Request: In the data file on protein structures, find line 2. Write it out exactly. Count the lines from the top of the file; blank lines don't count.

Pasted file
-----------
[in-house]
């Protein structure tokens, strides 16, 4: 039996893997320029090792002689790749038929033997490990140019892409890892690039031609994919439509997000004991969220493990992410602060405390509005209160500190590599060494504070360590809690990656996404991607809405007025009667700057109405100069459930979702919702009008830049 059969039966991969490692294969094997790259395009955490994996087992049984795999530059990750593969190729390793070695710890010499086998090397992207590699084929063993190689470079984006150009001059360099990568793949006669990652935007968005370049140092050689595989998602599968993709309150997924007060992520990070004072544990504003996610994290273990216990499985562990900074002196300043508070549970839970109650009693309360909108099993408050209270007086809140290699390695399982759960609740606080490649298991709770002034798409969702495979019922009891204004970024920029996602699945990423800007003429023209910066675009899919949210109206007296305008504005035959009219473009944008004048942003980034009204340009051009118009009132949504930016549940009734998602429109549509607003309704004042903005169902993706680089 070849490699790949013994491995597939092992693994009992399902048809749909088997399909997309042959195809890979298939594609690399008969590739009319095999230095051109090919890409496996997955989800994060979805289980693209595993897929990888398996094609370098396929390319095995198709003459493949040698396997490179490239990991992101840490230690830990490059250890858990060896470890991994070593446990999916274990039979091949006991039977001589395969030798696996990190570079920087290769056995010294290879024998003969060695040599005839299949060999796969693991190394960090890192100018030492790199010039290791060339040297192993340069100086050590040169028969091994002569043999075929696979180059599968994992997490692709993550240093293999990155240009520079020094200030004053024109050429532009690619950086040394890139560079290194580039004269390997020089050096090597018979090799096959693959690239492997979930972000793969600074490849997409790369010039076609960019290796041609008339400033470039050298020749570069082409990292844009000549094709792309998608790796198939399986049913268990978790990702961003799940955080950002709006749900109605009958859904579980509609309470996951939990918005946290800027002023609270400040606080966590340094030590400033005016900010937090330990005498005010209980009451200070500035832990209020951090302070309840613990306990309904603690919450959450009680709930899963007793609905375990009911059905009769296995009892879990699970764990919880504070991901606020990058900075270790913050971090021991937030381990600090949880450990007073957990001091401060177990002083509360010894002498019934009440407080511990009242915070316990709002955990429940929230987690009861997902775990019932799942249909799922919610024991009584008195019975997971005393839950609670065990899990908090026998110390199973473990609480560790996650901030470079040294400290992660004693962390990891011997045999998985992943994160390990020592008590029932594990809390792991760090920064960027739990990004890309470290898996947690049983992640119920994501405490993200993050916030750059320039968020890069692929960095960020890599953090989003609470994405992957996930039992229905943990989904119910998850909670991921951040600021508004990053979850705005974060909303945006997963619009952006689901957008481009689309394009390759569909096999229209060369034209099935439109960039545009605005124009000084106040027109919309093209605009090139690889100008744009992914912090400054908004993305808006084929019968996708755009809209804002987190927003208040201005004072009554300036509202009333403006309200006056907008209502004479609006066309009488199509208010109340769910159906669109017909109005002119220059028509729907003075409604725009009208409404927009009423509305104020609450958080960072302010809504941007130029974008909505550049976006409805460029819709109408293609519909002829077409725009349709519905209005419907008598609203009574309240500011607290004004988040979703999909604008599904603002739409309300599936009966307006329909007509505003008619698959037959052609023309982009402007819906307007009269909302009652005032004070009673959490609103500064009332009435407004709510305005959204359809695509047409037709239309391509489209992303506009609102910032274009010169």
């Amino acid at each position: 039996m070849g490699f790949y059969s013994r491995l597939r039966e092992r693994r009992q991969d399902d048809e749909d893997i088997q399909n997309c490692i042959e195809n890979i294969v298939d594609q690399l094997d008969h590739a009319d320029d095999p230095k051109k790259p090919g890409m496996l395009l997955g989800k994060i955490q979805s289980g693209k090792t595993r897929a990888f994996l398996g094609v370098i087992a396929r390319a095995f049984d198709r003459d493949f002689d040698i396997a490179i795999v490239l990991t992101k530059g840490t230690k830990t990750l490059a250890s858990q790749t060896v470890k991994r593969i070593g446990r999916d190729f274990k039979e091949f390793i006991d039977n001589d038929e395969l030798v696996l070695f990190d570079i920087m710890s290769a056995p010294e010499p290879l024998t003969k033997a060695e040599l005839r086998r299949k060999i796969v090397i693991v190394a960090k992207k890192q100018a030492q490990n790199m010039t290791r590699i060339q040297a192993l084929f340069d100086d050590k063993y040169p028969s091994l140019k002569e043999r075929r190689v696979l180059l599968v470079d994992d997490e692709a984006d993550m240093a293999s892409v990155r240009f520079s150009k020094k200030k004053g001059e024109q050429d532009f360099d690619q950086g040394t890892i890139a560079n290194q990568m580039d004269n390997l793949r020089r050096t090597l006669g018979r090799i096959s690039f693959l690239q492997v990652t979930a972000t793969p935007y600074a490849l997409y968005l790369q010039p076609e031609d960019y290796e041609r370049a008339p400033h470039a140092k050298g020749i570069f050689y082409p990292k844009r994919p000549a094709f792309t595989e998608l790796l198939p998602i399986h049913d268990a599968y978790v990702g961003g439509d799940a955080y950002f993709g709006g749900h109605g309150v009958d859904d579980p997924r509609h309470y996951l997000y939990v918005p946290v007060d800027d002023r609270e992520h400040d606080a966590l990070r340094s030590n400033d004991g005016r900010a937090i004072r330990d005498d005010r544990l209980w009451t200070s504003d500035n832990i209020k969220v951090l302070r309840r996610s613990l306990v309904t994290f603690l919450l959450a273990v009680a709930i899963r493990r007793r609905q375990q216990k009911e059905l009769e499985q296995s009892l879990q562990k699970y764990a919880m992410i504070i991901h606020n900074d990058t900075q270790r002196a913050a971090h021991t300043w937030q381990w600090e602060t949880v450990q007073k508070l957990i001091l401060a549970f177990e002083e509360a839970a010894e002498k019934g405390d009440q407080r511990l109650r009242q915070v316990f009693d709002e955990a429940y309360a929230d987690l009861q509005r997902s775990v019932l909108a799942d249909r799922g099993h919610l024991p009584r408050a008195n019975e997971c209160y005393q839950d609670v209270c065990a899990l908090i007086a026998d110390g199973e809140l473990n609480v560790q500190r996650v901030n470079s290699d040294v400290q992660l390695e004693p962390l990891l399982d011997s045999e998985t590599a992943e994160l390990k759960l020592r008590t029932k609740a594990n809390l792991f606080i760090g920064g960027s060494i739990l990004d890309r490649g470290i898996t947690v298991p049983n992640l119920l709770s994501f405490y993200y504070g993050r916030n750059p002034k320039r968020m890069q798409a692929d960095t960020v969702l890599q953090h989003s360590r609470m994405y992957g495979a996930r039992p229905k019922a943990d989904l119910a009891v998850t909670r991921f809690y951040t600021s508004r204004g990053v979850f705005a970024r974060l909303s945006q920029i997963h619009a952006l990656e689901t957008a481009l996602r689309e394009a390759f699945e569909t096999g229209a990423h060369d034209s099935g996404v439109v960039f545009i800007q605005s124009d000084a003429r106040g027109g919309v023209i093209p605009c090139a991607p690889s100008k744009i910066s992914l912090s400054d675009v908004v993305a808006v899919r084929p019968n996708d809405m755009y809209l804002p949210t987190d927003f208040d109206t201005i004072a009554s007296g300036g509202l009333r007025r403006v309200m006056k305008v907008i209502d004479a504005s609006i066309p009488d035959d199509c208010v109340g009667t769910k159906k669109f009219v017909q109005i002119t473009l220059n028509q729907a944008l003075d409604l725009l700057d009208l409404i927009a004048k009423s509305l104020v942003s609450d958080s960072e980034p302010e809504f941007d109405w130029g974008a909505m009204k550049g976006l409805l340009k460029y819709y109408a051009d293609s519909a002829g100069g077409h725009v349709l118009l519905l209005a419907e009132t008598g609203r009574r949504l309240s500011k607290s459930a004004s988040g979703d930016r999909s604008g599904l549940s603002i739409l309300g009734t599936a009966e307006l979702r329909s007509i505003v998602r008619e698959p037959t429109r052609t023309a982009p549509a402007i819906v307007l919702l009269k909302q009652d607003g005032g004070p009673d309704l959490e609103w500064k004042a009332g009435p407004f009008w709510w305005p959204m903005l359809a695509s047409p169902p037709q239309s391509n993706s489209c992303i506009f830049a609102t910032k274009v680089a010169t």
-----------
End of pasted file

């Protein structure tokens, strides 16, 4: 039996893997320029090792002689790749038929033997490990140019892409890892690039031609994919439509997000004991969220493990992410602060405390509005209160500190590599060494504070360590809690990656996404991607809405007025009667700057109405100069459930979702919702009008830049 059969039966991969490692294969094997790259395009955490994996087992049984795999530059990750593969190729390793070695710890010499086998090397992207590699084929063993190689470079984006150009001059360099990568793949006669990652935007968005370049140092050689595989998602599968993709309150997924007060992520990070004072544990504003996610994290273990216990499985562990900074002196300043508070549970839970109650009693309360909108099993408050209270007086809140290699390695399982759960609740606080490649298991709770002034798409969702495979019922009891204004970024920029996602699945990423800007003429023209910066675009899919949210109206007296305008504005035959009219473009944008004048942003980034009204340009051009118009009132949504930016549940009734998602429109549509607003309704004042903005169902993706680089 070849490699790949013994491995597939092992693994009992399902048809749909088997399909997309042959195809890979298939594609690399008969590739009319095999230095051109090919890409496996997955989800994060979805289980693209595993897929990888398996094609370098396929390319095995198709003459493949040698396997490179490239990991992101840490230690830990490059250890858990060896470890991994070593446990999916274990039979091949006991039977001589395969030798696996990190570079920087290769056995010294290879024998003969060695040599005839299949060999796969693991190394960090890192100018030492790199010039290791060339040297192993340069100086050590040169028969091994002569043999075929696979180059599968994992997490692709993550240093293999990155240009520079020094200030004053024109050429532009690619950086040394890139560079290194580039004269390997020089050096090597018979090799096959693959690239492997979930972000793969600074490849997409790369010039076609960019290796041609008339400033470039050298020749570069082409990292844009000549094709792309998608790796198939399986049913268990978790990702961003799940955080950002709006749900109605009958859904579980509609309470996951939990918005946290800027002023609270400040606080966590340094030590400033005016900010937090330990005498005010209980009451200070500035832990209020951090302070309840613990306990309904603690919450959450009680709930899963007793609905375990009911059905009769296995009892879990699970764990919880504070991901606020990058900075270790913050971090021991937030381990600090949880450990007073957990001091401060177990002083509360010894002498019934009440407080511990009242915070316990709002955990429940929230987690009861997902775990019932799942249909799922919610024991009584008195019975997971005393839950609670065990899990908090026998110390199973473990609480560790996650901030470079040294400290992660004693962390990891011997045999998985992943994160390990020592008590029932594990809390792991760090920064960027739990990004890309470290898996947690049983992640119920994501405490993200993050916030750059320039968020890069692929960095960020890599953090989003609470994405992957996930039992229905943990989904119910998850909670991921951040600021508004990053979850705005974060909303945006997963619009952006689901957008481009689309394009390759569909096999229209060369034209099935439109960039545009605005124009000084106040027109919309093209605009090139690889100008744009992914912090400054908004993305808006084929019968996708755009809209804002987190927003208040201005004072009554300036509202009333403006309200006056907008209502004479609006066309009488199509208010109340769910159906669109017909109005002119220059028509729907003075409604725009009208409404927009009423509305104020609450958080960072302010809504941007130029974008909505550049976006409805460029819709109408293609519909002829077409725009349709519905209005419907008598609203009574309240500011607290004004988040979703999909604008599904603002739409309300599936009966307006329909007509505003008619698959037959052609023309982009402007819906307007009269909302009652005032004070009673959490609103500064009332009435407004709510305005959204359809695509047409037709239309391509489209992303506009609102910032274009010169």